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Oscars 2012: Could this idea make the academy more diverse?

February 29, 2012 | 11:09 am

Christopher Plummer
The Academy of Motion Picture Arts and Sciences, responding to a study by the Los Angeles Times, said it wants to diversify its ranks. But it won’t be easy.

The Times study, which identified more than 5,100 active, voting academy members, found that they  are 94% white, 77% male and have a median age of 62. Only 2% of the members are younger than 40, while more than half are 60 and older.

Times columnist Patrick Goldstein suggested on Tuesday that giving veteran Oscar members a different, non-voting status might help skew the academy’s demographics younger. He wrote:

For example, if you haven't had a credit in 25 years, you'd become an emeritus member, which would entitle you to all the perks the academy offers, minus the voting. Currently, approximately 5% of the voting membership is over age 85. If they were put on emeritus status, that would presumably open up the membership rolls to a younger, more vital constituency.

We tested the hypothesis, assuming that the academy would take its diversity pledge to an extreme. 

Times database wizard Doug Smith pulled up the paper’s Oscar voter rolls and followed Goldstein’s suggestion, removing all voters 85 and older, about 300 members. Smith then replaced them with imaginary non-white women aged 50 -- the median age of all new members invited to join the academy since 2004 (that's the year the academy started publicly announcing its invitees). 

Such a switch would leave the academy looking like this: 83% white, about 73% male and with a median age of 61. If the emeritus status began at age 80-- a change that would take away the voting rights of this year's best supporting actor winner Christopher Plummer, age 82--the voters would be 82% white, 68% male and have a median age of 59.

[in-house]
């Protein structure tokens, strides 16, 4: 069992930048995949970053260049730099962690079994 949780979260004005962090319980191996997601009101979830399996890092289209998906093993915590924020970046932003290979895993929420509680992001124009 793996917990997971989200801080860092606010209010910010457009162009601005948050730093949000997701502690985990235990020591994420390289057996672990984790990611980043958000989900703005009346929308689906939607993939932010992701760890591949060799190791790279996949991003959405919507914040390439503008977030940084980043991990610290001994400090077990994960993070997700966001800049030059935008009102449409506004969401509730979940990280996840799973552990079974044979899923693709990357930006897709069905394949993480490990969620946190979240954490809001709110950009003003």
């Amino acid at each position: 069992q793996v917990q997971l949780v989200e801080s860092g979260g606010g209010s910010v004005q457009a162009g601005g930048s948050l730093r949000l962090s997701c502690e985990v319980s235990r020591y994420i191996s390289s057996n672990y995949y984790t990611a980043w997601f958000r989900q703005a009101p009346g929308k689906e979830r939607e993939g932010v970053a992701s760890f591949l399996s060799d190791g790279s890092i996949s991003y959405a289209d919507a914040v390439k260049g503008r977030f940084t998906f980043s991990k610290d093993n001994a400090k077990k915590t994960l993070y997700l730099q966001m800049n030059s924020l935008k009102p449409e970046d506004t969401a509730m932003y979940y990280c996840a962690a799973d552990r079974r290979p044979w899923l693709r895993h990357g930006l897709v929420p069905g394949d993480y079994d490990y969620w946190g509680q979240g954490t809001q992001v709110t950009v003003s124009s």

Some Oscar nominees said Sunday the academy needs to change and not just chalk things up to a lack of homogeneity in the film industry.

Asked if the academy is only as diverse as the industry, "The Help's" lead actress nominee Viola Davis said, “I don't think that that's what Hollywood is. I think that's probably just something the academy says.”

George Clooney, nominated for lead actor from “The Descendants,” said he was hopeful that the organization would become more diverse.  “That'd be a good idea, don't ya think?” he joked. “You can look at the Senate and it's roughly the same thing. I don't think to diversify is ever a bad idea.”

But how is that going to happen? “It's a tricky thing, because you actually have to open it up to more,” Clooney said, “as opposed to trying to keep people out, instead of taking their cards away.”

RELATED:

The Oscar voters: Meet the members at large

Who's Who in the Academy of Motion Picture Arts & Sciences

Unmasking the academy: Oscar voters overwhelmingly white, male

Unmasking the academy: Oscar voters aren't always who you might think

--John Horn and Amy Kaufman

Photo: Christopher Plummer at the 84th Academy Awards. Credit: Matt Sayles/Associated Press



 
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